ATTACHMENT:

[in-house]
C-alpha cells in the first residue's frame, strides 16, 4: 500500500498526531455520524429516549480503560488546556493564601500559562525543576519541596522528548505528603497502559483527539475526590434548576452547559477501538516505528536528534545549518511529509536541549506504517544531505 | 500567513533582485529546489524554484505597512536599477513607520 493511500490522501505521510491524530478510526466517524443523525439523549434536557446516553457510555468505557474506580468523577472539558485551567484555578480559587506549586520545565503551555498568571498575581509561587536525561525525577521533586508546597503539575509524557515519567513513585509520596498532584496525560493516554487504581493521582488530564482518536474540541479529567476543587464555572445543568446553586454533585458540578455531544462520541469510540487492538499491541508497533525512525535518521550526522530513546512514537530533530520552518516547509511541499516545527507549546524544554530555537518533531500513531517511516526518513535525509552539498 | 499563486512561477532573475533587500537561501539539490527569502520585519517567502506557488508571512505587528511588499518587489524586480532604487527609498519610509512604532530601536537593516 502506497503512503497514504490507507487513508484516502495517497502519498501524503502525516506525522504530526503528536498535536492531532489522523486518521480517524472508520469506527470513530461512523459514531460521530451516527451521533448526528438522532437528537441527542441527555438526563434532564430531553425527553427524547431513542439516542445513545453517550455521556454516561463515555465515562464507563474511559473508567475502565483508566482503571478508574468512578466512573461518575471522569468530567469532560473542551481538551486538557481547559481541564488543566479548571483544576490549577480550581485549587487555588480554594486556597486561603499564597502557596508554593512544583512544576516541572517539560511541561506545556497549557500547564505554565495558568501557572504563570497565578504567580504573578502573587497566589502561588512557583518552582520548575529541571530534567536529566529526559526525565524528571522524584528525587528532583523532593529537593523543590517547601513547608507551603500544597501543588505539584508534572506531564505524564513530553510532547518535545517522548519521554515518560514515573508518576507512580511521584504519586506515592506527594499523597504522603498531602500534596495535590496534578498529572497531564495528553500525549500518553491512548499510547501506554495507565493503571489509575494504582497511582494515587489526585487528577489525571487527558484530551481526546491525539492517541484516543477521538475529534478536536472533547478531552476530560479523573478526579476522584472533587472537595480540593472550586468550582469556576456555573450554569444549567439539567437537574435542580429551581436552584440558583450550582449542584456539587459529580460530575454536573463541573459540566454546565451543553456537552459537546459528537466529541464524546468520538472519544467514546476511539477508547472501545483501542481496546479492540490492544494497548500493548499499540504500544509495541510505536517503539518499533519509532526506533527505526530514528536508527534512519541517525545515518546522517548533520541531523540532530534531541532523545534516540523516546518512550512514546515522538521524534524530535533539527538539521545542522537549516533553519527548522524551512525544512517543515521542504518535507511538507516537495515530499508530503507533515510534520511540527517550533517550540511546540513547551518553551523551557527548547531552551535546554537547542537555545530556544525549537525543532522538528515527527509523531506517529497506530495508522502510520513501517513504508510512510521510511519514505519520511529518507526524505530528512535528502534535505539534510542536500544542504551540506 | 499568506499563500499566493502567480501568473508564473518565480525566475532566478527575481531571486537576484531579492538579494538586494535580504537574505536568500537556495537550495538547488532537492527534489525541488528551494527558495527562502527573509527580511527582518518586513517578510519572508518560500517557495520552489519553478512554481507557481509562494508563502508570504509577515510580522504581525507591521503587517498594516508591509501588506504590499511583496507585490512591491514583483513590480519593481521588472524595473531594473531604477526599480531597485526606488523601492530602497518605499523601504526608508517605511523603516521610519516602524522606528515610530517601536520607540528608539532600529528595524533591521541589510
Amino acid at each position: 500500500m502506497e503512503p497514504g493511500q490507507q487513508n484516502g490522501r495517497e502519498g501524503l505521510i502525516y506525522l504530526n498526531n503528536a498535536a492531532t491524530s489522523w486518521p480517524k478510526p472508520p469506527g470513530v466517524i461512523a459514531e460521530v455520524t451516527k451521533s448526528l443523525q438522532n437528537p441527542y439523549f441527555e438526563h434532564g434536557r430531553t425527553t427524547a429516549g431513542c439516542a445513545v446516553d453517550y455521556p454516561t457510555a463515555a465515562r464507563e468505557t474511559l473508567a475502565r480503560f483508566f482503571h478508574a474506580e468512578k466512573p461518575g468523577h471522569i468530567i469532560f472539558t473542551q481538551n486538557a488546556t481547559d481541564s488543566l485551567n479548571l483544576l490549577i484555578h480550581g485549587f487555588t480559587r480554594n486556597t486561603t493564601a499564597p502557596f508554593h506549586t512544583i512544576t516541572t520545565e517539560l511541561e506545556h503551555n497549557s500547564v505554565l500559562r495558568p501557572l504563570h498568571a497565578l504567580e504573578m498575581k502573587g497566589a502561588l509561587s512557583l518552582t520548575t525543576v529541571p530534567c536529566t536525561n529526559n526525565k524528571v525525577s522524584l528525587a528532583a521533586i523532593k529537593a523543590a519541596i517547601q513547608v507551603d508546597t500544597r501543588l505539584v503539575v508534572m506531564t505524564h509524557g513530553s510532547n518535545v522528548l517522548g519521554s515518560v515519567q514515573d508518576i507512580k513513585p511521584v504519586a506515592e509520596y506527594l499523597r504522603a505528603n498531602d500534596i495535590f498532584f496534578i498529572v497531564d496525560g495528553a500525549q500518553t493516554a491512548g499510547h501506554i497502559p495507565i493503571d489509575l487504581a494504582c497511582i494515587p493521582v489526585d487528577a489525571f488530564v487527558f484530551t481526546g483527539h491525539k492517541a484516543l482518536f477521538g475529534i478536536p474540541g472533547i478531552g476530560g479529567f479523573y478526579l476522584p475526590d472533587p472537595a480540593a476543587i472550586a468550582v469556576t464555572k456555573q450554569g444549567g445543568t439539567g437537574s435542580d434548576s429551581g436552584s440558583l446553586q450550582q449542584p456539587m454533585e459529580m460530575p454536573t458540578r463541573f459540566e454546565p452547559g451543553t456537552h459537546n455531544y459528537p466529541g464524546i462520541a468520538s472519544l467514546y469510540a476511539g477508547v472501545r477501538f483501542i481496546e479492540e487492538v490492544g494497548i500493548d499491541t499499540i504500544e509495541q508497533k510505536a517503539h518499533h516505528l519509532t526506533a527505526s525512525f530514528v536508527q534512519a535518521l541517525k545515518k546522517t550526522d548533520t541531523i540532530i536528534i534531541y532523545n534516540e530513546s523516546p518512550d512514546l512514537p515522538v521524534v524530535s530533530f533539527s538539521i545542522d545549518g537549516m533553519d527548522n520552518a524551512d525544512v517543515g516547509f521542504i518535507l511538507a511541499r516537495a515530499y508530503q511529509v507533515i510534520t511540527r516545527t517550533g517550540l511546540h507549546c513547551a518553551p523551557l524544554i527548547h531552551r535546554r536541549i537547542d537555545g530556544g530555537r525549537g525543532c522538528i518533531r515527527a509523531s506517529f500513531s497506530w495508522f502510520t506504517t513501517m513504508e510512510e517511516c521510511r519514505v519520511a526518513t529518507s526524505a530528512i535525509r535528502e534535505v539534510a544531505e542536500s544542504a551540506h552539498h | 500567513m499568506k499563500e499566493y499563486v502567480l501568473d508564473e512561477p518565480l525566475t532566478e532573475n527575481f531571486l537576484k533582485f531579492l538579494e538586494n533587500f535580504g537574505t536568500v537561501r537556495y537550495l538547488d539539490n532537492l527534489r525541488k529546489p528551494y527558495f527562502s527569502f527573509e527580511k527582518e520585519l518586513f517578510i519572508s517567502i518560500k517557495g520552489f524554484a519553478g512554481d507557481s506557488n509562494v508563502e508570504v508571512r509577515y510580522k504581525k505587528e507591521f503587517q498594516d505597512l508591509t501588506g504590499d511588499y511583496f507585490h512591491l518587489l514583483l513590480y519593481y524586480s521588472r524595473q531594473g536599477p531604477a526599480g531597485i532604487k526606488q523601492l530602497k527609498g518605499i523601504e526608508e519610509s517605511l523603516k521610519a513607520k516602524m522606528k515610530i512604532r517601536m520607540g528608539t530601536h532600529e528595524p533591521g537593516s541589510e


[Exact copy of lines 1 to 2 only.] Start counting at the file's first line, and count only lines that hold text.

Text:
[in-house]
C-alpha cells in the first residue's frame, strides 16, 4: 500500500498526531455520524429516549480503560488546556493564601500559562525543576519541596522528548505528603497502559483527539475526590434548576452547559477501538516505528536528534545549518511529509536541549506504517544531505 | 500567513533582485529546489524554484505597512536599477513607520 493511500490522501505521510491524530478510526466517524443523525439523549434536557446516553457510555468505557474506580468523577472539558485551567484555578480559587506549586520545565503551555498568571498575581509561587536525561525525577521533586508546597503539575509524557515519567513513585509520596498532584496525560493516554487504581493521582488530564482518536474540541479529567476543587464555572445543568446553586454533585458540578455531544462520541469510540487492538499491541508497533525512525535518521550526522530513546512514537530533530520552518516547509511541499516545527507549546524544554530555537518533531500513531517511516526518513535525509552539498 | 499563486512561477532573475533587500537561501539539490527569502520585519517567502506557488508571512505587528511588499518587489524586480532604487527609498519610509512604532530601536537593516 502506497503512503497514504490507507487513508484516502495517497502519498501524503502525516506525522504530526503528536498535536492531532489522523486518521480517524472508520469506527470513530461512523459514531460521530451516527451521533448526528438522532437528537441527542441527555438526563434532564430531553425527553427524547431513542439516542445513545453517550455521556454516561463515555465515562464507563474511559473508567475502565483508566482503571478508574468512578466512573461518575471522569468530567469532560473542551481538551486538557481547559481541564488543566479548571483544576490549577480550581485549587487555588480554594486556597486561603499564597502557596508554593512544583512544576516541572517539560511541561506545556497549557500547564505554565495558568501557572504563570497565578504567580504573578502573587497566589502561588512557583518552582520548575529541571530534567536529566529526559526525565524528571522524584528525587528532583523532593529537593523543590517547601513547608507551603500544597501543588505539584508534572506531564505524564513530553510532547518535545517522548519521554515518560514515573508518576507512580511521584504519586506515592506527594499523597504522603498531602500534596495535590496534578498529572497531564495528553500525549500518553491512548499510547501506554495507565493503571489509575494504582497511582494515587489526585487528577489525571487527558484530551481526546491525539492517541484516543477521538475529534478536536472533547478531552476530560479523573478526579476522584472533587472537595480540593472550586468550582469556576456555573450554569444549567439539567437537574435542580429551581436552584440558583450550582449542584456539587459529580460530575454536573463541573459540566454546565451543553456537552459537546459528537466529541464524546468520538472519544467514546476511539477508547472501545483501542481496546479492540490492544494497548500493548499499540504500544509495541510505536517503539518499533519509532526506533527505526530514528536508527534512519541517525545515518546522517548533520541531523540532530534531541532523545534516540523516546518512550512514546515522538521524534524530535533539527538539521545542522537549516533553519527548522524551512525544512517543515521542504518535507511538507516537495515530499508530503507533515510534520511540527517550533517550540511546540513547551518553551523551557527548547531552551535546554537547542537555545530556544525549537525543532522538528515527527509523531506517529497506530495508522502510520513501517513504508510512510521510511519514505519520511529518507526524505530528512535528502534535505539534510542536500544542504551540506 | 499568506499563500499566493502567480501568473508564473518565480525566475532566478527575481531571486537576484531579492538579494538586494535580504537574505536568500537556495537550495538547488532537492527534489525541488528551494527558495527562502527573509527580511527582518518586513517578510519572508518560500517557495520552489519553478512554481507557481509562494508563502508570504509577515510580522504581525507591521503587517498594516508591509501588506504590499511583496507585490512591491514583483513590480519593481521588472524595473531594473531604477526599480531597485526606488523601492530602497518605499523601504526608508517605511523603516521610519516602524522606528515610530517601536520607540528608539532600529528595524533591521541589510